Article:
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Publication numberUS3834230 A
Publication typeGrant
Publication dateSep 10, 1974
Filing dateAug 31, 1972
Priority dateAug 31, 1972
Publication numberUS 3834230 A, US 3834230A, US-A-3834230, US3834230 A, US3834230A
InventorsAuerbach D
Original AssigneeAuerbach D
Export CitationBiBTeX, EndNote, RefMan
External Links: USPTO, USPTO Assignment, Espacenet
System for the proportional evaluation of quantitative flow of fluids
US 3834230 A
Abstract
A system for the proportional evaluation of quantitative fluid flow through a supply line to a receiver, includes a meter in the supply line that is bypassed by a line having therein a regulator valve controlled by the pressure upstream of the meter and bypass. The meter is calibrated so that for each unit of actual flow through the supply line at any pressure it will continuously show proportional quantities according to the desired rate per unit fixed by the supplier.
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United States Patent 1191 1111 3,834,230 Auerbach 1 Sept. 10, 1974 [5 1 SYSTEM FOR THE PROPORTIONAL 2,307,888 1/1943 iii hfield 721/199 x EVALUATION OF QUANTITATIVE FLOW 3,395,579 8/1968 Stoten 73/199 OF FLUIDS [76] lnventorz' David Auerbach, 117 Derech Harhalom, Tel-Aviv, lsrael [22] Filed: Aug. 31, 1972 [21] Appl. No.: 285,887

[52] US. Cl. 73/199 [51] Int. Cl. G01f 1/00 [58] Field of Search 73/199, 203

[56] References Cited UNITED STATES PATENTS 2,189,750 2/1940 Barge 73/199 X Primary Examiner-Herbert Goldstein Attorney, Agent, or Firm-Charles W. Helzer [5 7] ABSTRACT A system for the proportional evaluation of quantitative fluid flow through a supply line to a receiver, includes a meter in the supply line that is bypassed by a line having therein a regulator valve controlled by the pressure upstream of the meter and bypass. The meter is calibrated so that for each unit of actual flow through the supply line at any pressure it will continuously show proportional quantities according to the desired rate per unit fixed by the supplier.

ll Claims, 1 Drawing Figure SYSTEM FOR THE PROPORTIONAL EVALUATION OF QUANTITATIVE FLOW- OF FLUIDS BACKGROUND OF THE INVENTION Fluids, whether they be gas or liquid, are supplied to consumers through lines in many different fields, such as oil and gas pipelines, and water lines to individual consumers, or to distributors. As a specific example of a preferred embodiment, the distribution of water will be considered although such is to be in no way construed as a limitation of usage. In general, water is supplied in a network to be consumed by households, farms and the like within the network according to a definite pattern, that is there is usually a steady consumption of water during the day and a peak consumption of water during certain evening hours with respect to the entire network. During this peak consumption, the water pressure is reduced considerably, so that the water flow to the consumers premises is often reduced to an unsatisfactory degree, for example a trickle with concomitant annoyance of the customer. In addition to mere annoyance, the reduction in water pressure during such peak consumption may have serious economic consequences. For example, if the water is being used bly less due to the peak consumption low pressure, with SUMMARY OF THE INVENTION It is an object of the present invention to overcome the problems associated with the wide range between peak and minimum consumption of flowing fluids supplied to many different consumers in a fluid network by reducing this peak to minimum range.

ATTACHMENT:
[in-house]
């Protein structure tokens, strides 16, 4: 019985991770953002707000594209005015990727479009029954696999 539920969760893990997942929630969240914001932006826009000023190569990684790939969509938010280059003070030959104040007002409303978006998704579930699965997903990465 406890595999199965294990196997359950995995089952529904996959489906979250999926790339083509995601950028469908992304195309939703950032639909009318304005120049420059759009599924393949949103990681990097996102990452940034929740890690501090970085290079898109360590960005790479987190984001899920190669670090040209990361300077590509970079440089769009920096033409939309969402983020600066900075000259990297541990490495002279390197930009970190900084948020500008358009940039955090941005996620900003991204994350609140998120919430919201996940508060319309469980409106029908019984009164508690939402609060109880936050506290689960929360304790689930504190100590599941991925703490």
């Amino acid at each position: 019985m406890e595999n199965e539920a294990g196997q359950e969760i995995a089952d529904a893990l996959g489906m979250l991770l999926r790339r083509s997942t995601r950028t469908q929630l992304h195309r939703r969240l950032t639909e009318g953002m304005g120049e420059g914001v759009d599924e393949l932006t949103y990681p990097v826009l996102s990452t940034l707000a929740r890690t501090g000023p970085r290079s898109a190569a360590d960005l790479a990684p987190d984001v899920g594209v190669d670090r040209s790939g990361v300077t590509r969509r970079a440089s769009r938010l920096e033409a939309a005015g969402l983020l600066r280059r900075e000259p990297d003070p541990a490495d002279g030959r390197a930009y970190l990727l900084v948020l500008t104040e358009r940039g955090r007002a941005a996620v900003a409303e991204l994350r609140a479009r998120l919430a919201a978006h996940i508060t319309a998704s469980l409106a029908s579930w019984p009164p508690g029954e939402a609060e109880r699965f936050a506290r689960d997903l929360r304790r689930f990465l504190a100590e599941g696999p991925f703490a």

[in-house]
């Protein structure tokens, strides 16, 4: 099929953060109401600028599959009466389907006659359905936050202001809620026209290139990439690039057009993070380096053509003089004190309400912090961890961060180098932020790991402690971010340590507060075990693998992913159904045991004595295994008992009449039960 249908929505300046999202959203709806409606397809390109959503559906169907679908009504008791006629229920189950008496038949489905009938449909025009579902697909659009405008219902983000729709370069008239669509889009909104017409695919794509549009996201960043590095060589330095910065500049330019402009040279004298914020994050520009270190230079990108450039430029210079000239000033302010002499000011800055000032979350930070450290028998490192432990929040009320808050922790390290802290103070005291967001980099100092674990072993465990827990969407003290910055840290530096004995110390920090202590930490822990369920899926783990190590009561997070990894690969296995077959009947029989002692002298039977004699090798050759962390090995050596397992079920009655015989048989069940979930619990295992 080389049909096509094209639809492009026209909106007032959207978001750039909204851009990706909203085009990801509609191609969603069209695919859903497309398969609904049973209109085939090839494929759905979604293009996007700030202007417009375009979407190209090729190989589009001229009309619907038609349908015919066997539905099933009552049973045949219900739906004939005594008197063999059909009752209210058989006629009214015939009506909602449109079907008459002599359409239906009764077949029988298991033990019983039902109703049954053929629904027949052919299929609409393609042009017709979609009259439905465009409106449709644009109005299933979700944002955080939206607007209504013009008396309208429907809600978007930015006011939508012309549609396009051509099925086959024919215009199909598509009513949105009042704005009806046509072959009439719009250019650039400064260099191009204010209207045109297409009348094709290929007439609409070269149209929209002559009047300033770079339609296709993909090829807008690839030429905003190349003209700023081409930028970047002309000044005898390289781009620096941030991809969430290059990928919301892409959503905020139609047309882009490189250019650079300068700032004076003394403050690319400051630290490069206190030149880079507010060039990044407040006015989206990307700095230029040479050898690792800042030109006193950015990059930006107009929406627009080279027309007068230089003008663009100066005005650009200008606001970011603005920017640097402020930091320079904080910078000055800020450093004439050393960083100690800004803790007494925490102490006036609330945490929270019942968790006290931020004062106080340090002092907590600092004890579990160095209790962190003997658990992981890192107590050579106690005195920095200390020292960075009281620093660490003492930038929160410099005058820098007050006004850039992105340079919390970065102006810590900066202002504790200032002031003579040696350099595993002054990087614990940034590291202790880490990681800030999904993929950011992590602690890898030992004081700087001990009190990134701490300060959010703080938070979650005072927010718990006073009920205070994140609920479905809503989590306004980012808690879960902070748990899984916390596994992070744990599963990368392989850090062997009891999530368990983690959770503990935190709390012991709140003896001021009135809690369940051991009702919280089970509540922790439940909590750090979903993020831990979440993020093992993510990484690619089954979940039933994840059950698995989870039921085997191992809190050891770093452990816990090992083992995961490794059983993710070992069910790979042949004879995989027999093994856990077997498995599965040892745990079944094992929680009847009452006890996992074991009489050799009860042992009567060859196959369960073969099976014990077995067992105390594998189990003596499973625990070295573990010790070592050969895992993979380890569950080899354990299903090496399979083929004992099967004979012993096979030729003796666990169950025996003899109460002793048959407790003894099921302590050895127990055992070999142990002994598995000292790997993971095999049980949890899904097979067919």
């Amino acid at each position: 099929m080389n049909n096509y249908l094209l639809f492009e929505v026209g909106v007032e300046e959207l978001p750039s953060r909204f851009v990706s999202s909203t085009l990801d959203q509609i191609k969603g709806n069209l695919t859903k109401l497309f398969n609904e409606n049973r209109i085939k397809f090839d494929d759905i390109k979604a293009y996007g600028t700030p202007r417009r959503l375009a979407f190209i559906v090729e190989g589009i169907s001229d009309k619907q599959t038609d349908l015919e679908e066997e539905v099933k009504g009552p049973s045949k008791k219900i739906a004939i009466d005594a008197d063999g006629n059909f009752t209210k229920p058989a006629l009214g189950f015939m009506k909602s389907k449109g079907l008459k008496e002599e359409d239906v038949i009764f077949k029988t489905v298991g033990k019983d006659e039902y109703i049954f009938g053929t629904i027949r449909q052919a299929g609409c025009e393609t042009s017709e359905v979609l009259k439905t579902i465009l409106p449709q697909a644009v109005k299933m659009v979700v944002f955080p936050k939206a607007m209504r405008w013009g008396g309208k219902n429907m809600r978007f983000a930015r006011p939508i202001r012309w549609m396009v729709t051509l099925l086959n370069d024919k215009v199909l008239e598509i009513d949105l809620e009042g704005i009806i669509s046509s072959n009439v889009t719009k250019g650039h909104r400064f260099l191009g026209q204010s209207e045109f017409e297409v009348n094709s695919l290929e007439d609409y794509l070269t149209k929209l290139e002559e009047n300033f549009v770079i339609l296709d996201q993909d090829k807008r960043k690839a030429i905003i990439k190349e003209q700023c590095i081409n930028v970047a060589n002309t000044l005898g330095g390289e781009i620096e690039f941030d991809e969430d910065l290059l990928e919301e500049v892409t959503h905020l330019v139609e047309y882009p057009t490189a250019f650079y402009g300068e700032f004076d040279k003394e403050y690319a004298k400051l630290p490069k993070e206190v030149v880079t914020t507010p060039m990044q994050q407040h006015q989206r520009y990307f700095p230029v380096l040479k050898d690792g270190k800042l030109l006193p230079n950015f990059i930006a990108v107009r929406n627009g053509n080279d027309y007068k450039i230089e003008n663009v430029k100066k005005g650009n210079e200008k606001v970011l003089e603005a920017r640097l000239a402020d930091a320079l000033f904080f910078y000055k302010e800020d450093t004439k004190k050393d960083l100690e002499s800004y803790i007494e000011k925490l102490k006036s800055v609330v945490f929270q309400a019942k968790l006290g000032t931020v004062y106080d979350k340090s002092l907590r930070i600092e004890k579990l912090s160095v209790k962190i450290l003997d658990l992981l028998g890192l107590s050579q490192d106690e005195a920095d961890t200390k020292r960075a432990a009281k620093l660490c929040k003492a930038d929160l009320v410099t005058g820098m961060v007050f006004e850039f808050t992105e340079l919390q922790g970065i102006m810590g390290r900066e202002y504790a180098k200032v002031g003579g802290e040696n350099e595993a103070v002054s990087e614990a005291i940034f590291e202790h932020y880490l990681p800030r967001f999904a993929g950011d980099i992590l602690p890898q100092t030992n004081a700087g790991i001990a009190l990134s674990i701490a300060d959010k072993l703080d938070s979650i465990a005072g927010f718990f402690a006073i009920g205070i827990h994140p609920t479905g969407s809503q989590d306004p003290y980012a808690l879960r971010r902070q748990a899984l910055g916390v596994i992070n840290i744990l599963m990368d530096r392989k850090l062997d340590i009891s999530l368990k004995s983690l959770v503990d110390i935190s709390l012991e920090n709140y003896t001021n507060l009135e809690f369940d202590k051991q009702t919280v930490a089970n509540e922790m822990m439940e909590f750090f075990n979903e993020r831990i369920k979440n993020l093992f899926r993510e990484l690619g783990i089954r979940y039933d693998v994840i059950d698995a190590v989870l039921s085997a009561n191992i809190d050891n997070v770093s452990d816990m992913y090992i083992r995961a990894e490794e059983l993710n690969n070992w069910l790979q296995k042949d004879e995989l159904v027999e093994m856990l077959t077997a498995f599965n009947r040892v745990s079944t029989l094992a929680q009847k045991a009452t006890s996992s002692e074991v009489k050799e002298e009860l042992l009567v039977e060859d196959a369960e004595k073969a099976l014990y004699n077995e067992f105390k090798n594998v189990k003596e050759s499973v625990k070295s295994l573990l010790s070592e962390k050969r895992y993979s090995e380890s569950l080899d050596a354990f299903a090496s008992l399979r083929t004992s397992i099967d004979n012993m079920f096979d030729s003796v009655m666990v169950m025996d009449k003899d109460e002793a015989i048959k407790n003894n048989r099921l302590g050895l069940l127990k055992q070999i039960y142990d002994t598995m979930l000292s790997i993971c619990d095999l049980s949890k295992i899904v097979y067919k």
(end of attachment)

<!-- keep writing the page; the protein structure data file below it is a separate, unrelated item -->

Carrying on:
- According to human psychology, it has been foun that when the price for a unit of water is increased, a consumer will try to use only the most necessary quantity and will try not to waste any. This psychology is certainly true of other fluids being consumed and there will be a tendency on the part of the consumer to regulate his usage so that there will be more usage during periods when the unit price is reduced.

The present invention has recognized that this psychology exists and employed it in the development of a system in which during normal consumption, that is when the pressure within the network is normal, the metered quantity per unit quantity of water actually used is a predetermined amount, while during peak consumption, that is when the pressure is considerably less than normal, the metered quantity will be higher per unit of water actually consumed. In other words, the system of the present invention measures the quantity of water consumed in such a manner that a consumer must pay more for his water usage per unit of water during the peak hours than during hours of normal consumption, and with this system it is contemplated that peak consumption will become less so that the network can carry the flow required under all conditions without an unsatisfactory drop in fluid pressure.

' other types of fluids. that is gases and liquids.

Withthe present invention, there is a proportional evaluation of the quantitative flow ofwater, by the provision of at least one supply line to a consumer having therein a meter for determining the consumer billing, a bypass line around the meter, and a flow regulator within the bypass line responsive to upstream supply line fluid pressure to directly control the flow of fluid through the bypass line in response to upstream pres-- sure; the meter is calibrated in such a manner that for each unit of actual flow at any pressure through the supply line, it will continuously show proportional quantities according to the desired rate per unit flow fixed by the supplier.